1. I made one of these, following Paul’s guidance, about a year and a half ago when I started making dovetails. I’ve used it on every set of dovetails (about 25 drawers) I’ve made since and it works great. Handy, simple to use and make. Love it!

  2. Same here. The first one I made was from a piece of wood with very erratic grain which looked nice but didn’t result in repeatable angles *grin*. I’ve later made one from a piece of very nice straight oak from an old table leg and it works beautifully.

    I’m on my 4th dovetailed project (a tool tote) so lots to learn, but the template does make it easier.

  3. Would it be better to over cut the tendon cuts with the saw to leave a little area for debris to go when placing the gauge up against a surface. This way the gauge would always register against the faces solidly with no chance that an errant corner touches the inside corner of the gauge and throws the line off.

    It seems that a little gap of say 0.5-1mm or so in the inside corner of the registration faces might be a good idea.


  4. I like this version compared to the other video of you out there making one in 10 minutes for a small group. I learned something important while watching this video–and I love that you really get people to think about wood and engaging the senses and it has gotten me to think more about the process and how and why the wood behaves when tools are applied. Anyway, it dawned on me while you were paring the cheeks that you were chiseling across the grain. For whatever reason, I’ve been paring down the grain of the cheeks, not even thinking about it. Then I noticed you paring cross-grain and I had to stop an think about how that might impact the output. Sure enough, a few minutes later you pared down grain and quickly stopped when you noticed you were going against the grain (which I assume would mean a high risk of tear-out or an otherwise flawed face), and returned to cross grain cutting. Lesson learned.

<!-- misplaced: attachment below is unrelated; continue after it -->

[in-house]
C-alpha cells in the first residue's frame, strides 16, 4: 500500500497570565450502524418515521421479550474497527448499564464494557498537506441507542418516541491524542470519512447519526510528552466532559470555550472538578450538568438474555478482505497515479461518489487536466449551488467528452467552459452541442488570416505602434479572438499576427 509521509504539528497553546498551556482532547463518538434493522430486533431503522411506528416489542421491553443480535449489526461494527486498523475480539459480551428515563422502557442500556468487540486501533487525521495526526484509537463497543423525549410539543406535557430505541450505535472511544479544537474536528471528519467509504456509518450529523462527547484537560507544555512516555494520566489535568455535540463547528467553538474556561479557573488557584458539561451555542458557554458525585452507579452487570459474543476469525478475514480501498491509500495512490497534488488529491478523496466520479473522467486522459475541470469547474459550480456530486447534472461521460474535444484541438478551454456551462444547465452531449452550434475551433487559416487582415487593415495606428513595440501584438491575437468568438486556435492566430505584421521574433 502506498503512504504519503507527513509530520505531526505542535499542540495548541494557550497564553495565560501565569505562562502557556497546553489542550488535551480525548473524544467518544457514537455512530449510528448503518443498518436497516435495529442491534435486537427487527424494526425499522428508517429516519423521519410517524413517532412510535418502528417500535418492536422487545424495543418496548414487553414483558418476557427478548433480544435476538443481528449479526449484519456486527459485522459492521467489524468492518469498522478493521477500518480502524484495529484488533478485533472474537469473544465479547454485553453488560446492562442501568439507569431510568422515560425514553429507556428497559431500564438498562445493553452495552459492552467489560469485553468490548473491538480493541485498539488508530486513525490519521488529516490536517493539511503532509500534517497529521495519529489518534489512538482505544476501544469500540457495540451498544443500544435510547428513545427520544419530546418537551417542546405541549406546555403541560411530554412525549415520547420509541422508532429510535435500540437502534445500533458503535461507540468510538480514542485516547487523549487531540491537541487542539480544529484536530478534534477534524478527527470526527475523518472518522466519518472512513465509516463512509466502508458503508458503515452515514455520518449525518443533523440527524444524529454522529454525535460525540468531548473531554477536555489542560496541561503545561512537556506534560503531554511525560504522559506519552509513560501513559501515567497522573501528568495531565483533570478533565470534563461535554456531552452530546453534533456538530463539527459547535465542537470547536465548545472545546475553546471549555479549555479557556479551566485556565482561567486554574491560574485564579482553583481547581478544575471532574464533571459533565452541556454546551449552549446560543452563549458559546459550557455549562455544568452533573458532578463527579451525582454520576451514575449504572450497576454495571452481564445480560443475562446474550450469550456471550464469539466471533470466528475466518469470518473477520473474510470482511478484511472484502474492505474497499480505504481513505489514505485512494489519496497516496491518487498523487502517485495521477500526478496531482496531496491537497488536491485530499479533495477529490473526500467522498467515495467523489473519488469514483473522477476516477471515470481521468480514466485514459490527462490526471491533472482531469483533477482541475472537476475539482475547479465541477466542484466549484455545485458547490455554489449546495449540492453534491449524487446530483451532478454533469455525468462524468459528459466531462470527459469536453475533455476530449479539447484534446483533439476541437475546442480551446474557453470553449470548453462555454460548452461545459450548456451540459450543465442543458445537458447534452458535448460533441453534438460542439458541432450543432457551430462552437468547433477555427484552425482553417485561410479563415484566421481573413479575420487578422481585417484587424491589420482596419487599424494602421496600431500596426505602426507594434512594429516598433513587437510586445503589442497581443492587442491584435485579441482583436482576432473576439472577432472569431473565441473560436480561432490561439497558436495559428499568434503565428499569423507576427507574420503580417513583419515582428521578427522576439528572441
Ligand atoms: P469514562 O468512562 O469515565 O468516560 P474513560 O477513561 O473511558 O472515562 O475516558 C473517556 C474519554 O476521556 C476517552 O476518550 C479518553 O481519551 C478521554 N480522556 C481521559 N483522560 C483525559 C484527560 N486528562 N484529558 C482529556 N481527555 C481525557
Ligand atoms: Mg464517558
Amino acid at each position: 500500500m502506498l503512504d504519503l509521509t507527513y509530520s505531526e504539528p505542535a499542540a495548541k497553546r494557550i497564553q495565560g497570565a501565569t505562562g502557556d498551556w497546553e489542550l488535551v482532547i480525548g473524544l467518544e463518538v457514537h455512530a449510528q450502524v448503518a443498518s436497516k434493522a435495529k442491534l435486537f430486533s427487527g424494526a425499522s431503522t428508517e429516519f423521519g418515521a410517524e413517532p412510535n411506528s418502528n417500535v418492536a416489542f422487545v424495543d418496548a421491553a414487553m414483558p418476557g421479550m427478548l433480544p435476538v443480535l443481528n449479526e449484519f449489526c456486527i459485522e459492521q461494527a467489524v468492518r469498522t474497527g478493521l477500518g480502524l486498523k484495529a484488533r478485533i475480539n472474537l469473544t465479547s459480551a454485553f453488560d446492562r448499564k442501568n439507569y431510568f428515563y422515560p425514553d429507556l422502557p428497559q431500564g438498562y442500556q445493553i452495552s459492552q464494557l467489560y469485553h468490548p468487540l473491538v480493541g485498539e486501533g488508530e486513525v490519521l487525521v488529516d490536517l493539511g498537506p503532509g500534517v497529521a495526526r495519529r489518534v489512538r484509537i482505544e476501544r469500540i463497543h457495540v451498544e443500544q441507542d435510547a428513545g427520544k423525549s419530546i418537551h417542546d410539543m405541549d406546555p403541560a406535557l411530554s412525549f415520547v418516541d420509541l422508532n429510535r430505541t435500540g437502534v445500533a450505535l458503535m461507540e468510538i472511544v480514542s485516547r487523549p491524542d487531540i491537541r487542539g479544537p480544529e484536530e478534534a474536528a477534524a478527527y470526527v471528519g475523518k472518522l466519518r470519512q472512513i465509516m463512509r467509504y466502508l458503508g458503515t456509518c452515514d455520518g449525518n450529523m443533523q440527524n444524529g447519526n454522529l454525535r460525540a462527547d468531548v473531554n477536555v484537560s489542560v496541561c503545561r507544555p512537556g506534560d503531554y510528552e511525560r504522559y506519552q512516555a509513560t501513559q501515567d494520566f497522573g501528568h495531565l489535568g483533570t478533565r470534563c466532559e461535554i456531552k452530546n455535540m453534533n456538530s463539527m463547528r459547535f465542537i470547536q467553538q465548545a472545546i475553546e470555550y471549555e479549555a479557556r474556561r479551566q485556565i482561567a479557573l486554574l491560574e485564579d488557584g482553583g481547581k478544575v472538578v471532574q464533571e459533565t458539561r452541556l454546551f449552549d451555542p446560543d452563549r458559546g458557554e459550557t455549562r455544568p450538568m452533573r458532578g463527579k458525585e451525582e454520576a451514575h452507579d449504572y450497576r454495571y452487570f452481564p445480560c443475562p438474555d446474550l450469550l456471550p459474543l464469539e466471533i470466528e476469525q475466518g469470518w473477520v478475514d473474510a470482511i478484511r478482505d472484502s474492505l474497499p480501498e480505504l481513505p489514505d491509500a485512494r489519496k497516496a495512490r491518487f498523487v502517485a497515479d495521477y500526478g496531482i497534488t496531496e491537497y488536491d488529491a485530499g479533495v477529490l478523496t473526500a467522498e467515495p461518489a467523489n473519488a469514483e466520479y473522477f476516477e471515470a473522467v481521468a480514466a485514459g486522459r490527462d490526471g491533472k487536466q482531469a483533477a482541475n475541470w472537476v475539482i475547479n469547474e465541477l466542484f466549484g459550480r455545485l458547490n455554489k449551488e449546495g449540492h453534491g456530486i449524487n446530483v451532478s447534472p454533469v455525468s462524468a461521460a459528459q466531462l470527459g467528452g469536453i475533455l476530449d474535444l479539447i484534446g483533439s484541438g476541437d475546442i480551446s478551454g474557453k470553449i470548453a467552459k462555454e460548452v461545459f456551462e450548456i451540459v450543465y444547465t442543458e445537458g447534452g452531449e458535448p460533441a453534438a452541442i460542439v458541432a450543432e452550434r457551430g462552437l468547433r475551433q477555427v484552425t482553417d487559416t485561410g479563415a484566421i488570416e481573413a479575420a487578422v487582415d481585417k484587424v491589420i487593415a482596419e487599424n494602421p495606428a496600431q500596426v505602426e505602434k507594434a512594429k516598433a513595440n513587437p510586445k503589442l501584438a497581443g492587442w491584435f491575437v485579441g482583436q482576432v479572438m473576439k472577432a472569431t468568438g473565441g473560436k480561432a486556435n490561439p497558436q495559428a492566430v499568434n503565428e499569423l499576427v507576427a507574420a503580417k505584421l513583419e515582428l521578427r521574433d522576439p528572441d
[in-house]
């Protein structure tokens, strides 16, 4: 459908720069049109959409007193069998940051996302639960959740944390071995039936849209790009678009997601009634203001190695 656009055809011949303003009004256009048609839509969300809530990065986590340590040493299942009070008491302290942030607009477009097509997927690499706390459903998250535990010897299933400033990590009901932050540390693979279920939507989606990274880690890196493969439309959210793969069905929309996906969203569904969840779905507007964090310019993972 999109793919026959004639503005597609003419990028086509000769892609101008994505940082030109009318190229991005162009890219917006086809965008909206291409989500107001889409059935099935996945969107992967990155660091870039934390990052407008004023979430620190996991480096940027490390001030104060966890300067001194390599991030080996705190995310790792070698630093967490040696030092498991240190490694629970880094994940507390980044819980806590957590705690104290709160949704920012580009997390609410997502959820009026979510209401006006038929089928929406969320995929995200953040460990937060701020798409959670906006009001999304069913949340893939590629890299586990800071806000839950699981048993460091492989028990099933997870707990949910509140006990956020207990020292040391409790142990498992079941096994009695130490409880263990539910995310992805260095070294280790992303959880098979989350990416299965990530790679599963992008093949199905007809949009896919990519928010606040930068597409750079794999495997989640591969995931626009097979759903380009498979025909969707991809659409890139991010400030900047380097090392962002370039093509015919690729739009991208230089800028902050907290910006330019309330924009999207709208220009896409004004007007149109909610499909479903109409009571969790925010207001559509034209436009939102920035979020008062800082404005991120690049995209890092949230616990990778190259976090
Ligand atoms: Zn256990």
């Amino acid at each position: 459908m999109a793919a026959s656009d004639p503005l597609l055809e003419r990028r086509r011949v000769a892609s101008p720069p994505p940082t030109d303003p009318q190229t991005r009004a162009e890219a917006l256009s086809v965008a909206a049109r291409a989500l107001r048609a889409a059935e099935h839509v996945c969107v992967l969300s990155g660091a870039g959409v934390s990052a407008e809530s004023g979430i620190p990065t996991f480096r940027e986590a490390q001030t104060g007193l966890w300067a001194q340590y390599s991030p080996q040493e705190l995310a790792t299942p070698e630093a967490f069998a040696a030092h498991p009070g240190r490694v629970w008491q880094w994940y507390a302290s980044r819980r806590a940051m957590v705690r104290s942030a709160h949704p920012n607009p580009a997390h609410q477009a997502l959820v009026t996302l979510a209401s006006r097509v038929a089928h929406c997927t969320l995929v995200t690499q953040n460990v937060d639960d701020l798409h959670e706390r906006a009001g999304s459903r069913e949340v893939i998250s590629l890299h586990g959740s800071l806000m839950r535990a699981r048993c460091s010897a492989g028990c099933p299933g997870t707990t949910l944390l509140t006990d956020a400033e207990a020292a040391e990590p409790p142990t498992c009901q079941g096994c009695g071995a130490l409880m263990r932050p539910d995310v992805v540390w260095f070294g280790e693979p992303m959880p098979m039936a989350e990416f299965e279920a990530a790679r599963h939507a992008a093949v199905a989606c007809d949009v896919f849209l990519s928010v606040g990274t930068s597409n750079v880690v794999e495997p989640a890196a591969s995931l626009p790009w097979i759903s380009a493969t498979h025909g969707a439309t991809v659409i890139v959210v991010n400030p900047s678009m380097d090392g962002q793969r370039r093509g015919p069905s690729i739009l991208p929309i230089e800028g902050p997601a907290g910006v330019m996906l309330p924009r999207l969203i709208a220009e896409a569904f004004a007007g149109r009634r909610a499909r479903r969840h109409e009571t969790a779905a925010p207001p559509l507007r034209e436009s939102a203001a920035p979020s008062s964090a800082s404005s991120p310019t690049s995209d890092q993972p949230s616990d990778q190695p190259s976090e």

I also noticed a minor scratch on your hand and I wondered what your worst injury ever was–and if it was with a hand tool or a power tool?

    Thanks for all of the videos. You are a tremendous resource.

  5. Great template Paul. I still have my first one, fashioned back in 2005 when you and Joseph were here in Texas. I’ve made a number of them in cherry, walnut, white oak and keep them spread around my shop, handy at all times. Came in handy once more on my fourth set of bookends this week. Thanks for the continued kindness, humility, gentleness and patience (per Paul in Colossians 3:12).

  6. I would say that if you are not currently paying, you are not able to access any of the paid content. As far as downloading videos, I think you are only allowed to download videos that are released while you are paying–nothing prior to, as that would encourage someone to sign up, download everything and then cancel, depriving Mr. Sellers and team of the financial rewards that they have worked so hard to get (while providing such a great service to us). If you have cancelled your membership and then re-instated it, I imagine you have just restarted your clock at zero.

  7. Who else stopped to figure out what 1/3rd of 7/8 was when it came up in the video? Yes, I have to omit I did, For those who are able to stay more focused, I’ll save you the effort, it is 7/24th. Now, try and find that on a tape measure?